Instead the number of children employed in recent years has been rapidly expanding. In the late 1980s about 11 per cent of the diamond cutting workforce were below age. By 1994 the number had grown alarmingly to about 16 per cent, about 64,000 children. In Surat 18 percent of the diamond workforce were underage had in 1994, well above the national average. These children are especially vulnerable to exploitation since they live away from their families. An orange robed swami I met in Delhi who was campaigning for the rights of the workes against virtual slave practices, explained that many diamond workers were in debt bondage, trapped into working for whatever an employer chose to pay. The diamond cutters in Surat confirmed this when they told me of the debt trap into which most of them fell. When they started work as children for the diamond workshops, it was very important to them that they managed to return at least once a year to their families for village religious festivities. The only way most could do this was by borrowing money from their employers for the trip. The terms of the loan would be that they had to work for the lender until the loan was paid off. This often turned out to be impossible with the low wages - so the end result was that they were virtually enslaved to an employer in 'debt bondage'.

I watched the children work. The tiny size of the diamonds meant they could only touch the grinding wheel deftly for a micro second at a time lest it be ground away. Then they would swoop the diamond up to their eye, look at it through a magnifying glass, drop it onto the wheel again. It seemed to me wrong that large cut diamonds are worth vastly more than tiny cut diamonds. The skill required and the repetitive strain incurred, seemed much greater for these tiny specks of stones. Each had to have 17 facets carved in it if it were a 'single cut', 58 facets if it were a 'full cut.'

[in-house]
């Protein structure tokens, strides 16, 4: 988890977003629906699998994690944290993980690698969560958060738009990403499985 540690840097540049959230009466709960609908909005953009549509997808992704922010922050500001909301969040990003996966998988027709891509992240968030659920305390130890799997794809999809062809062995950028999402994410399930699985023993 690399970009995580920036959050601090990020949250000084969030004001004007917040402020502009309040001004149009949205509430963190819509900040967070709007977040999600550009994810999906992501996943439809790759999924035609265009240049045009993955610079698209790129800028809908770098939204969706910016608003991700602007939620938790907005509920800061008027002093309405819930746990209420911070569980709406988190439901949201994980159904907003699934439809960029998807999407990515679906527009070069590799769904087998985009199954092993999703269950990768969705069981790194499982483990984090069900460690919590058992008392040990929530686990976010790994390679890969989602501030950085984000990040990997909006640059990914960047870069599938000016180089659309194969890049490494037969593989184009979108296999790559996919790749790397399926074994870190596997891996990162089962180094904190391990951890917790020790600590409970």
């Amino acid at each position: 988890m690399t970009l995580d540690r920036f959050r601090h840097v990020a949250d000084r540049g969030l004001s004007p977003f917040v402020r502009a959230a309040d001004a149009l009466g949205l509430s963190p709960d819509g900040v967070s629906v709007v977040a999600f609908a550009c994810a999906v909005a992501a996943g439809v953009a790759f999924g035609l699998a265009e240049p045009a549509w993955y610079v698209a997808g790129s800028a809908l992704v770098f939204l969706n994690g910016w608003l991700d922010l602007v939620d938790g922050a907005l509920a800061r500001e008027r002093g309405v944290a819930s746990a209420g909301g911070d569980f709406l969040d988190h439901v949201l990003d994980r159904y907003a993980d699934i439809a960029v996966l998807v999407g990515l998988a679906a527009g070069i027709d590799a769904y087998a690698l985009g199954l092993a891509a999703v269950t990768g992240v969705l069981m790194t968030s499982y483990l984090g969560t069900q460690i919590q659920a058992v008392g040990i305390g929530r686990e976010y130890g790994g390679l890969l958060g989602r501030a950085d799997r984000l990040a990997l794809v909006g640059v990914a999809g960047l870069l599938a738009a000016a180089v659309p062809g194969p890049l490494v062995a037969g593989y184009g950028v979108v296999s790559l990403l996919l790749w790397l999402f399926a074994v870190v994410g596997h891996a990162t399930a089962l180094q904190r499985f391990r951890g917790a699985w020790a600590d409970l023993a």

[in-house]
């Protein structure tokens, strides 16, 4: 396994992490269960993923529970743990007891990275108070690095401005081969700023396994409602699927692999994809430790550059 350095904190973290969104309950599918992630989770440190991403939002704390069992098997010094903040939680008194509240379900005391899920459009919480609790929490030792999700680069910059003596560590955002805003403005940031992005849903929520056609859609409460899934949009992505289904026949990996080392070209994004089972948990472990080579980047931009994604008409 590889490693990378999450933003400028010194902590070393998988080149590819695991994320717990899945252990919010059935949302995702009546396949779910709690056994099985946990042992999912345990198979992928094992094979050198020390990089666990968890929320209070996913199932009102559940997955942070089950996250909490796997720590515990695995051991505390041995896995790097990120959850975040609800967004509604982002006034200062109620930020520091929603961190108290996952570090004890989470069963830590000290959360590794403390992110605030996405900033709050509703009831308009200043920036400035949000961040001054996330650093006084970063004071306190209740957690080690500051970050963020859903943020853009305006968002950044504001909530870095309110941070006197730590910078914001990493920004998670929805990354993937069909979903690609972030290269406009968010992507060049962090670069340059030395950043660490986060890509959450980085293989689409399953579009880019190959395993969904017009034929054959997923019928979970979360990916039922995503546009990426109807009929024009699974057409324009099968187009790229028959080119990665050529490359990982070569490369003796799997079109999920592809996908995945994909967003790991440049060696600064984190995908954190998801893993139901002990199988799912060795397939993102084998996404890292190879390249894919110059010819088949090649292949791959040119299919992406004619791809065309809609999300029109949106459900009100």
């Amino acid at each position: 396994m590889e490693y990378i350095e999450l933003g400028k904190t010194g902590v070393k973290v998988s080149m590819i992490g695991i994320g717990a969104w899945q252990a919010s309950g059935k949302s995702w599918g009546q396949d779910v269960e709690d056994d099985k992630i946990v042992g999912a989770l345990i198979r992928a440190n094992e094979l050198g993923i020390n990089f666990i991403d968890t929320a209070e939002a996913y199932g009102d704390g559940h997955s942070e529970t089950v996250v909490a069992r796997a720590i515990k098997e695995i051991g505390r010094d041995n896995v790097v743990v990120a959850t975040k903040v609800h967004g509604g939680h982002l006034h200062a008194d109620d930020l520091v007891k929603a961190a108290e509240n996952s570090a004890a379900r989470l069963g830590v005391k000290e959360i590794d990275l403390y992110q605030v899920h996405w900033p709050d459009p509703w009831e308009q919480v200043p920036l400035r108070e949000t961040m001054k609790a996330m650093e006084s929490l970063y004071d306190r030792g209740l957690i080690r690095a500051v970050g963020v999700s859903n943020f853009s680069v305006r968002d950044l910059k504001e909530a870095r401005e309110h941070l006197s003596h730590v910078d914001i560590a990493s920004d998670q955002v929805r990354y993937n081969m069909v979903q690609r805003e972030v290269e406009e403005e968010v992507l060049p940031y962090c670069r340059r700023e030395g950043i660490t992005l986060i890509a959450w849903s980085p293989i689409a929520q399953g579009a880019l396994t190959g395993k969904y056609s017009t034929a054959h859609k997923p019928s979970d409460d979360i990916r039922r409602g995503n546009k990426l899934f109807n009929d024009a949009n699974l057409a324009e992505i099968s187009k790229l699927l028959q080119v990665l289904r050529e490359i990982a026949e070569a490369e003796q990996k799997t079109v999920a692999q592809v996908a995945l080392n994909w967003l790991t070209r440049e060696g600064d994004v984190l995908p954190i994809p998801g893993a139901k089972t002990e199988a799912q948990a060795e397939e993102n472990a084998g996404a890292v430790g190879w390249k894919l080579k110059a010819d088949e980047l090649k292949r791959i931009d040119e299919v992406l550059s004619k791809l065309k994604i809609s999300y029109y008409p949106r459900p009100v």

All the diamond cutting workshops had secure glass fronted or barred offices from where the cutters were issued the uncut diamonds and where records were kept of the size of the diamond before and after cutting. Often the poorer stones only yielded a gem of a tenth of the weight of the rough stone. The poor quality of the stones sent for cutting in India is such that on average 72 to 85 per cent is ground away. The dust from the diamonds had turned grey the walls and floors of some cutting shops. It presumably did the same to the workers' lungs. Cutters in America, Europe or Israel were less likely to be affected by dust as they were given by the CSO a better class of diamond.

Cutting diamonds is not safe. Diamond cutting is listed in the top 10 'hazardous industries' by the Indian government and the employment of children under 15 is banned for this reason. vi The diamond grinding wheels or 'scaifes', are rubbed with kerosene oil impregnated with the diamond dust needed to grind diamonds. The diamonds being cut are mounted on a small metal tool known as a tang. As diamonds are ground, fine dust sprays out. Only in one Bombay factory did I see an attempt made to capture the diamond dust to protect the lungs of the cutters.